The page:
5) eu-IV

6) Lightfoot

7) Nothing_Neue

8) Rich Garvey

9) Senz Beats

10) TellyMcLean


12) Stanley Ipkuss

13) Frilent

14) Densky9

15) ビクター MKII

16) Tasherre Risay

17) Danny Brown

18) The A3

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A quick look at the first Micro-Chop sample challenge.

In 1993 Minneapolis/St. Paul, Minnesota natives Mint Condition dropped their sophomore album From The Mint Factory.

The album’s second single “U Send Me Swingin’” became a solid hit thanks to impressive harmonizing and strong production values, eventually peaking at #33 on the Billboard Hot 100 in late March of 1994 after four months on the charts.

15 years later Huntsville, Alabama production pioneers The Block Beattaz flipped the song on G-Side’s underground smash Starshipz And Rocketz for the track “Swangin’” featuring Darrien and The Speed of Sound Choir. Serving as one of the standout cuts from a very stellar album, the enhanced percussion and chopped and screwed-style chorus help introduce Mind Condition’s early-‘90s classic to a new audience of listeners.

I was one of those listeners and I’ve been a fan of the Mint Condition original and G-Side song/sample flip ever since. So I guess it makes sense that 12 years later I selected “U Send Me Swingin’” for the first ever Micro-Chop sample challenge—the #SwinginFlipChallenge to be exact.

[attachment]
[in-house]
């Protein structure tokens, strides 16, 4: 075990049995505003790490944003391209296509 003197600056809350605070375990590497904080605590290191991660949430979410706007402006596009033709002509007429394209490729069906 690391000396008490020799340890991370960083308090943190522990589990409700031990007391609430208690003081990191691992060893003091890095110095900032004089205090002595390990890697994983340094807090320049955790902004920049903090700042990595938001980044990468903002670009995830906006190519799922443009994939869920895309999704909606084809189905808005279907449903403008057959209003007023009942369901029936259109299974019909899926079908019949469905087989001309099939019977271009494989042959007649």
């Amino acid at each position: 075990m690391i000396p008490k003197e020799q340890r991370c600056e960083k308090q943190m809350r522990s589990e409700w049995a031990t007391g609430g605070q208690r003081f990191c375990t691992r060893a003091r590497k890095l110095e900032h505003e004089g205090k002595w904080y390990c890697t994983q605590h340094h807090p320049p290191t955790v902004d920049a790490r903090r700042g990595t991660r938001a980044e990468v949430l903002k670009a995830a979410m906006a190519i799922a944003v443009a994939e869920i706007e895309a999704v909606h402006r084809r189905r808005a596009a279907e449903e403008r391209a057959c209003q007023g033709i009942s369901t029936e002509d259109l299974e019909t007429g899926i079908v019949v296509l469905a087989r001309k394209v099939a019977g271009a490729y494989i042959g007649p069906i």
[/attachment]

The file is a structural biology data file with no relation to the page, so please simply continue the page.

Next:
For those unfamiliar, a sample challenge/flip challenge is when someone (usually a producer) posts a song and challenges other producers to make a beat out of it. Challenges are usually accompanied by a hashtag to help them catch on with a wider audience on social media.

Before I go any further, I want to give a big shoutout to Nelac The Beat Ninja. I know sample challenges have been around for a minute, but he really inspired me to do a Micro-Chop sample challenge after creating two separate challenges based on my articles.

I’d also like to shout out to Dibiase, his sample challenges were likewise a big inspiration.

I started the #SwinginFlipChallenge on Sunday, November 15th with very little expectation. I decided not to overthink it, rank participants, or offer any prizes for first place. I just wanted to make it fun, low pressure thing. I really wanted to see what people would cook up without the pressure of it being overly competitive.

The response so far has been incredible. I’ve already lost count of the number of producers participating (thank god for the hashtag) and the songs people have cooked up in a matter of hours/days have been ridiculous.